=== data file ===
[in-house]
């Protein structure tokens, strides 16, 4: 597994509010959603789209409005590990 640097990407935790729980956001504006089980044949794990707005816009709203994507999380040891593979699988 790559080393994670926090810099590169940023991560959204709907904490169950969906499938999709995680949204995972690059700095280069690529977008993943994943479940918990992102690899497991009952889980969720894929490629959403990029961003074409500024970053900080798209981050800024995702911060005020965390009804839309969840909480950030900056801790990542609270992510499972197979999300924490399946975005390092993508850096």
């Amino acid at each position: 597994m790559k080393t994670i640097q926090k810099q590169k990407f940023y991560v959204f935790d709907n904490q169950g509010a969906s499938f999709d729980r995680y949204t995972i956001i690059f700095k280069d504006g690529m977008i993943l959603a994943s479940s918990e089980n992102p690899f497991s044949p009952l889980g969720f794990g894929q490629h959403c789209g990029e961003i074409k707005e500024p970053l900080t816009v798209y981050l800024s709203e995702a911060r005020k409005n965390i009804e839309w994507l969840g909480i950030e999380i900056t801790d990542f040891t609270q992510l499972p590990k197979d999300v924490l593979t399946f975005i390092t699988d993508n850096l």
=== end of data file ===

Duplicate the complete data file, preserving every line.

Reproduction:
[in-house]
């Protein structure tokens, strides 16, 4: 597994509010959603789209409005590990 640097990407935790729980956001504006089980044949794990707005816009709203994507999380040891593979699988 790559080393994670926090810099590169940023991560959204709907904490169950969906499938999709995680949204995972690059700095280069690529977008993943994943479940918990992102690899497991009952889980969720894929490629959403990029961003074409500024970053900080798209981050800024995702911060005020965390009804839309969840909480950030900056801790990542609270992510499972197979999300924490399946975005390092993508850096």
């Amino acid at each position: 597994m790559k080393t994670i640097q926090k810099q590169k990407f940023y991560v959204f935790d709907n904490q169950g509010a969906s499938f999709d729980r995680y949204t995972i956001i690059f700095k280069d504006g690529m977008i993943l959603a994943s479940s918990e089980n992102p690899f497991s044949p009952l889980g969720f794990g894929q490629h959403c789209g990029e961003i074409k707005e500024p970053l900080t816009v798209y981050l800024s709203e995702a911060r005020k409005n965390i009804e839309w994507l969840g909480i950030e999380i900056t801790d990542f040891t609270q992510l499972p590990k197979d999300v924490l593979t399946f975005i390092t699988d993508n850096l």